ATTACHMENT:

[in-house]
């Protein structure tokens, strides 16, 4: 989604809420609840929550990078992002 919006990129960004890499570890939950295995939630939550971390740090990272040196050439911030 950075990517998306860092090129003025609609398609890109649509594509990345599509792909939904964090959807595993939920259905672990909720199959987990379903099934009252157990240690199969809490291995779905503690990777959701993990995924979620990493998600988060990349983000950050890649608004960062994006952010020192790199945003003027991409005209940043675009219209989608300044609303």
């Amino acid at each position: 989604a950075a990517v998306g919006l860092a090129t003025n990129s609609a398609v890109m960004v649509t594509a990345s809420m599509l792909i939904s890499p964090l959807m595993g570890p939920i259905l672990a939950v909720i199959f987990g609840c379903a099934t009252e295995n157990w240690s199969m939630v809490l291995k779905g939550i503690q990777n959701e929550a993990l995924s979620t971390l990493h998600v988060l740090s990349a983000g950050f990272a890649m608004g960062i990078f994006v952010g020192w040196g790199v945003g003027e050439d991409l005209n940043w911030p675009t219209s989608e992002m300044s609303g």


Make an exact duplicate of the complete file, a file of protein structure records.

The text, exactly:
[in-house]
């Protein structure tokens, strides 16, 4: 989604809420609840929550990078992002 919006990129960004890499570890939950295995939630939550971390740090990272040196050439911030 950075990517998306860092090129003025609609398609890109649509594509990345599509792909939904964090959807595993939920259905672990909720199959987990379903099934009252157990240690199969809490291995779905503690990777959701993990995924979620990493998600988060990349983000950050890649608004960062994006952010020192790199945003003027991409005209940043675009219209989608300044609303």
């Amino acid at each position: 989604a950075a990517v998306g919006l860092a090129t003025n990129s609609a398609v890109m960004v649509t594509a990345s809420m599509l792909i939904s890499p964090l959807m595993g570890p939920i259905l672990a939950v909720i199959f987990g609840c379903a099934t009252e295995n157990w240690s199969m939630v809490l291995k779905g939550i503690q990777n959701e929550a993990l995924s979620t971390l990493h998600v988060l740090s990349a983000g950050f990272a890649m608004g960062i990078f994006v952010g020192w040196g790199v945003g003027e050439d991409l005209n940043w911030p675009t219209s989608e992002m300044s609303g």